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sionally in the former, but which is a marked characteristic of the latter. I, of course, do not maintain that all his emendations are right; my notes, I think, will show that I am not a blind approver of all his opinions; but I may be allowed, I hope, to say how warmly I admire his quickness of observation, his eminent critical sagacity, the extent and accuracy of his knowledge; and, above all, his candour, fairness, and perfect impartiality. I certainly cannot, nor do I desire to, claim for him the merit of that exaggerated caution, which, in fact, is only a duller kind of rashness, the caution that bewitches its victim into shutting his eyes, and opening his mouth, and swallowing anything that an old printer may send him. Walker's caution was of a different kind; it examined both sides of a doubtful question, and was on the watch to detect error in all its shifting disguises. It was this enlarged and enlightened caution that enabled him to wield with full effect the powerful weapon of conjecture, and at the same time restrained him from a rash and wanton resort to it. Every friend of literature must deeply lament that one so eminently gifted with every critical qualification was not spared to complete and publish this important work, that he was not allowed to develope his principles in their ultimate results, and finally to take his place, not merely among the elucidators, but the editors of Shakespeare.
In conclusion, I have to acknowledge the kindness of Mr. Dyce in advising me on several points on which I had occasion to consult him. I should not be doing justice to my own feelings if I did not offer my warmest acknowledgments to Mr. George Crawshay. The considerable expense incurred in publishing this work and the Versification has been entirely borne by this gentleman. In the most handsome and liberal manner he has fulfilled his promise to his dying friend, and at the same time conferred a lasting benefit on the literature of his country.
WILLIAM NANSON LETTSOM.
P.S.-At vol. iii. p. 80 of this work, I ought to have stated that Mr. Grant White (Shakespeare's Scholar, p. 274) has erroneously attributed Walker's conjecture (infinite cunning for insuite coming) to Mr. Thomas Walker, the aụthor of the Original,
In editing these volumes, I have occasionally added some references, and altered a few others, so that here and there an edition may be referred to that has been published since the 15th of October, 1846, the date of Walker's death.
W. N. L.
In the subsequent quotations, the act and scene of the play are indicated respectively by Roman letters and numerals; e.g. Macbeth, i. 4; Hamlet, iii. 2. The abbreviation fol. signifies the first folio edition of the plays, published in 1623; but the extracts are made from a reprint of that edition, given to the public by Messrs. Vernor and Hood in 1808. S. P. refers to a treatise of mine entitled “Shakespeare's Versification and its Apparent Irregularities Explained, &c.”
Var. is Boswell's Variorum edition of Shakespeare, in 21 volumes, 1821, except when any other Variorum edition is specified.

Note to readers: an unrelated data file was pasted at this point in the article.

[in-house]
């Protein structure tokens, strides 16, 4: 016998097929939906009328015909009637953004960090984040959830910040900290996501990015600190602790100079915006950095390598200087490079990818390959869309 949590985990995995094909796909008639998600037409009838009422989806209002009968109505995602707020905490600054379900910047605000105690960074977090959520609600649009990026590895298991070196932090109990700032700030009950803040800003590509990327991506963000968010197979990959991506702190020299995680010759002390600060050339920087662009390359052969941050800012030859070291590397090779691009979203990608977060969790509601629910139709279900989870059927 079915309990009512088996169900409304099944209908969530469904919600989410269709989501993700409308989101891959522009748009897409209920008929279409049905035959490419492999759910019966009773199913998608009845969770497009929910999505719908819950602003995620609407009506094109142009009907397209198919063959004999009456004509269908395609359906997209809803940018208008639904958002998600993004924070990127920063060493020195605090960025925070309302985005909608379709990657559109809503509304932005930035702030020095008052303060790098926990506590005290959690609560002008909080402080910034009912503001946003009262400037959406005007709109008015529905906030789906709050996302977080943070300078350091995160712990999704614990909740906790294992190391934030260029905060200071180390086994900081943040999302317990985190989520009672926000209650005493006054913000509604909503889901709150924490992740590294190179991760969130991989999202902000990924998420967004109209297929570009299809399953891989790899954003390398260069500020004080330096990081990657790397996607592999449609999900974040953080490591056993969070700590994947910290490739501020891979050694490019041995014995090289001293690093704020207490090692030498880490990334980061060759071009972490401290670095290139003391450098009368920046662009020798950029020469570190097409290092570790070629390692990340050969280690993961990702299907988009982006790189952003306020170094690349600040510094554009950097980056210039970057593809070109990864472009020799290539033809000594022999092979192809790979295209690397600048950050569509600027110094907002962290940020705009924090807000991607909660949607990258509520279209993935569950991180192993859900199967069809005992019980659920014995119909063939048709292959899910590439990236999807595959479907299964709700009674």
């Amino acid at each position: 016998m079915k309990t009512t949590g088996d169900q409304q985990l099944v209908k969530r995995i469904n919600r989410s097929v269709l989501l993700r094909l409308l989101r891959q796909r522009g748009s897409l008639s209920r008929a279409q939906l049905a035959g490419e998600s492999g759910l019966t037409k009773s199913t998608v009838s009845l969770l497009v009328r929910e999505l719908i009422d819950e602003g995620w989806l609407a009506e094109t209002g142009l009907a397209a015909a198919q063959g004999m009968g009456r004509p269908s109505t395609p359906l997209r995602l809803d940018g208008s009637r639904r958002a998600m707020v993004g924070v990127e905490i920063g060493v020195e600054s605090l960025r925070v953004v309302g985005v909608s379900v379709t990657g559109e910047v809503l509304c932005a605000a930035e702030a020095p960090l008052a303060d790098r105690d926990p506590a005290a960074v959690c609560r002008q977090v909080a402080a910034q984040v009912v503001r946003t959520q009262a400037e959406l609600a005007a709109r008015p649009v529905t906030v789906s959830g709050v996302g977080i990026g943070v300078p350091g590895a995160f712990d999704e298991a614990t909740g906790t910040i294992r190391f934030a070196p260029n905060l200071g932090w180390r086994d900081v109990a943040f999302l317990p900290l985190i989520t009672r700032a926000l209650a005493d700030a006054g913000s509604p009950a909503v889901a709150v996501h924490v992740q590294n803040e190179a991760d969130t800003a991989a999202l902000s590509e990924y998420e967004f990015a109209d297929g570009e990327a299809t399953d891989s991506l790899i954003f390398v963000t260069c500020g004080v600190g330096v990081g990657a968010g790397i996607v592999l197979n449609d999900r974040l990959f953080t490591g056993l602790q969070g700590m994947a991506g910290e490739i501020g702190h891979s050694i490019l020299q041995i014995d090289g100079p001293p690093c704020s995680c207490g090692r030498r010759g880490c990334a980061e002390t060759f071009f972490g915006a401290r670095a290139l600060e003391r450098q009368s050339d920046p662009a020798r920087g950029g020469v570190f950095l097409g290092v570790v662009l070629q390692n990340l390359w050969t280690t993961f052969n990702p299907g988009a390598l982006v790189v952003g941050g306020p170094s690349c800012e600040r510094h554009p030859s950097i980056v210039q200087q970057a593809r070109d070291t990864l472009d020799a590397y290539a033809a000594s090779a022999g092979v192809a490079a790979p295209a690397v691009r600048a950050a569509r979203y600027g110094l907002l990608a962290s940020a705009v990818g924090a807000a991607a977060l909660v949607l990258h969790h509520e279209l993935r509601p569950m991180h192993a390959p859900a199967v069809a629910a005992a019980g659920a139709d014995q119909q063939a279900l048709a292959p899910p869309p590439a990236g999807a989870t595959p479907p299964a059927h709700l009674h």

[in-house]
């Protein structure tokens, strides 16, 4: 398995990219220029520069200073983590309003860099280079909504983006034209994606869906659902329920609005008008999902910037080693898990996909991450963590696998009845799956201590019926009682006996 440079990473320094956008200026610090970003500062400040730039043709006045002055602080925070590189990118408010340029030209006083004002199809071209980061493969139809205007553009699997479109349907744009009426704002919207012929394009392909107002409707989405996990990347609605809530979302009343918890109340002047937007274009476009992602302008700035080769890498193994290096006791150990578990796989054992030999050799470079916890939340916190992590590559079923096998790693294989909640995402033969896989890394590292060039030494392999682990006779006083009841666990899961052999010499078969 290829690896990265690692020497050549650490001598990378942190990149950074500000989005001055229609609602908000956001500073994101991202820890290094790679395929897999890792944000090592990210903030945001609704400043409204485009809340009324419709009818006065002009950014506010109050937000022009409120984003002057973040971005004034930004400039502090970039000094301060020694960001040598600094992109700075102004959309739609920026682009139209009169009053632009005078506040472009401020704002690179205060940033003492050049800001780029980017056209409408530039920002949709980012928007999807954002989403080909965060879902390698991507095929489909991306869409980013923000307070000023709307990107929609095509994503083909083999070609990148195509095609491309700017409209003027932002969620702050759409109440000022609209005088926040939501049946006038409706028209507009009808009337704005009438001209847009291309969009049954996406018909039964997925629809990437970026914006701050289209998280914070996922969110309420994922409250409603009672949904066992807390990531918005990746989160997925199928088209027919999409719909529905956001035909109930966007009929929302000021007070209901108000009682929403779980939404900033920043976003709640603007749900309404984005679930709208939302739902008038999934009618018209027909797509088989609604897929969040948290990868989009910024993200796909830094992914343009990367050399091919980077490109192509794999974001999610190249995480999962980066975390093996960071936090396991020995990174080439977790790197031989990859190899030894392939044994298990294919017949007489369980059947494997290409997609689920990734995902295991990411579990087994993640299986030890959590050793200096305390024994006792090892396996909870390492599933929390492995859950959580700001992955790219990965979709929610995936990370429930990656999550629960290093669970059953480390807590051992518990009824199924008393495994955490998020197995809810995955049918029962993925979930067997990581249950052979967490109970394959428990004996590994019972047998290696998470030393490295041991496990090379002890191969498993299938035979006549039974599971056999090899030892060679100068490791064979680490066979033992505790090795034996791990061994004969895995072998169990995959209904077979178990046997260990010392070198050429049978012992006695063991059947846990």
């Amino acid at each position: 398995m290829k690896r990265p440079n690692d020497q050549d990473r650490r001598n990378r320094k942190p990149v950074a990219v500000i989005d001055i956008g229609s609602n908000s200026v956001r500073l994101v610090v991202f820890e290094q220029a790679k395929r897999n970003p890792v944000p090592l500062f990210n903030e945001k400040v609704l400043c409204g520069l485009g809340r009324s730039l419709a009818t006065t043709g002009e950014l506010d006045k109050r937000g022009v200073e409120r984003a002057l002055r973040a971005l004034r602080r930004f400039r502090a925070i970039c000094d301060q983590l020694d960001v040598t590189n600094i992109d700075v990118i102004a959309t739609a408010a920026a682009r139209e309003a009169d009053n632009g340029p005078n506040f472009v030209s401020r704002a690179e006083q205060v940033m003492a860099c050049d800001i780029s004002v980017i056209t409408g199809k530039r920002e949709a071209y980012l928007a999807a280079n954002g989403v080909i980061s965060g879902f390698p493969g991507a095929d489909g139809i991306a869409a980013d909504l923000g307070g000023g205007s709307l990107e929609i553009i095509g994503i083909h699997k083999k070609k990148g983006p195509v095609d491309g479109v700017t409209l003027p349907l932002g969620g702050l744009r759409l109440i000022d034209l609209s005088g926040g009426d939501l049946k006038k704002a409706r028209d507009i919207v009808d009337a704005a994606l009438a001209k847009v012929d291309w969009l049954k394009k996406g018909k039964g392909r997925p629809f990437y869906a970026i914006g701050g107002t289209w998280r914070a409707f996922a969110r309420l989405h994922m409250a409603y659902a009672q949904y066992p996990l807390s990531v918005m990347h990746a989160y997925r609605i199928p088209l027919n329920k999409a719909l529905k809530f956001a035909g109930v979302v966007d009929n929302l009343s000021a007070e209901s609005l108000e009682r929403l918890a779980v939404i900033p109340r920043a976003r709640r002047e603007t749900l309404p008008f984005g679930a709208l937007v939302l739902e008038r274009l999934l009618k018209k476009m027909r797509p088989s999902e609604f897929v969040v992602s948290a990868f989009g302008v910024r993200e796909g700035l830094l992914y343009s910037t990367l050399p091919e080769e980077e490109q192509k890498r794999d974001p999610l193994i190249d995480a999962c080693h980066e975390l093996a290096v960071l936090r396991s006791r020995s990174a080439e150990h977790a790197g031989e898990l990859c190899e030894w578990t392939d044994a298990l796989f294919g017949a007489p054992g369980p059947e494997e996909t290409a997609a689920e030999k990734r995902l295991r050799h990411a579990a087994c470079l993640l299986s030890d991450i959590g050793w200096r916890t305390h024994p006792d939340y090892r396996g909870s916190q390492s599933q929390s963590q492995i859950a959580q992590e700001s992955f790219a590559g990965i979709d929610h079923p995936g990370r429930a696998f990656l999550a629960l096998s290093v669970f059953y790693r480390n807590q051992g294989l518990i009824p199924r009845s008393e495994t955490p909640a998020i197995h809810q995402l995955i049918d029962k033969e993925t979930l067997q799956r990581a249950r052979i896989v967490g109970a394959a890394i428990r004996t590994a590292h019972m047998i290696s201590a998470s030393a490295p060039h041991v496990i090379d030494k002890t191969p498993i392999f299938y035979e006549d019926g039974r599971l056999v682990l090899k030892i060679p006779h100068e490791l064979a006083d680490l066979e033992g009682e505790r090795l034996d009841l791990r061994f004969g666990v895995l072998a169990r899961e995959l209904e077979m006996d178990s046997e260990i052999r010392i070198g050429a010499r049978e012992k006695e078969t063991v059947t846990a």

I. Passages of Shakespeare in which verse has been mistaken
for prose, and vice versa. As You Like It, iii. 2 ; so arrange, 1“ Jacques. I thank you for your company; but, good faith,
I had as lief have been myself alone.
I thank you too for your society.
Orlando. I do desire we may be better strangers."
passage is printed as verse in the first folio.-Ed. VOL. I.
2 K. H: IV. iv.
“My lord, 'beseech [for I beseech) you, give me leave to go :cThrough Giostershire : ayd, when you come to court,
Siand my good lord, 'pray, in your good report.” A late writer has anticipated me in remarking, that the list of invitations in Romeo and Juliet, i. 2, is in verse; in 1. 7, he has properly supplied the deficient syllable, –
“My fair niece Rosaline, and Livia.” The writer in question, if I recollect right, is Mr. Courtenay. In l. 2, I suspect that for Anselme we ought to read Anselmo ; as in T. N. ii. 4, Feste the jester ought perhaps to be Festo. Much Ado, &c. i. 1,
"I shall see thee, ere I die, look pale with love." The expression seems poetical; I suspect that we have here a line of verse, and that we ought to read 'Shall or perhaps I'll; see S. V. art. xlvii. Ib. 3,
“Yea, but you must not make full show of this,
Till you may do 't without controlement :
For your own harvest.” In l. 1, I have expunged the before full show as injurious even to the sense. Controlment is also written controlement, K. John, i. 1, fol. Histories, p. 1, col. 1,
“ Controlement for controlement : so answer France." It is also used as a quadrisyllable. Copy of alexandrines in Hazlewood's collection of “Critical Essays,” vol. ii. p. 277,
“Oh, that I had mine olde wittes at commandement;
I knowe, what I coude say without controlement.” See S. V. art. xiv. In l. 5, the common editions have “take true root,” which perhaps is right; true
have been absorbed by take. The fol. omits true ; [the quarto inserts it.-Ed.] This metrical use of impossible, terrible, and the like, is (as is well known) very common in the Elizabethan poets. It occurs even in Chapman's Iliad, where it is very remarkable; xiii. Taylor, vol. ii. p. 23, 1. 17,
had not Polydamas Thus spake to Hector : Hector still, impossible ’tis
to pass (point: Hector, still impossible, &c.]
Good counsel upon you.” Penult. perhaps " Therefore 'tis needful, &c.” (As regards the metaphor—a proverbial expression, as I conjecturecompare 2 K. H. VI. v. 1,
“Scarce can I speak, my choler is so great.
But I must make fair weather yet awhile,
Till Henry be more weak, and I more strong."
But let her make it when she please, I'll gain by it [by’t].” Spenser, F. Q., B. iv. C. ii. St. xxix. where Sir Paridell and Sir Blandamour are reconciled to each other,
of all old dislikes they made faire weather.”)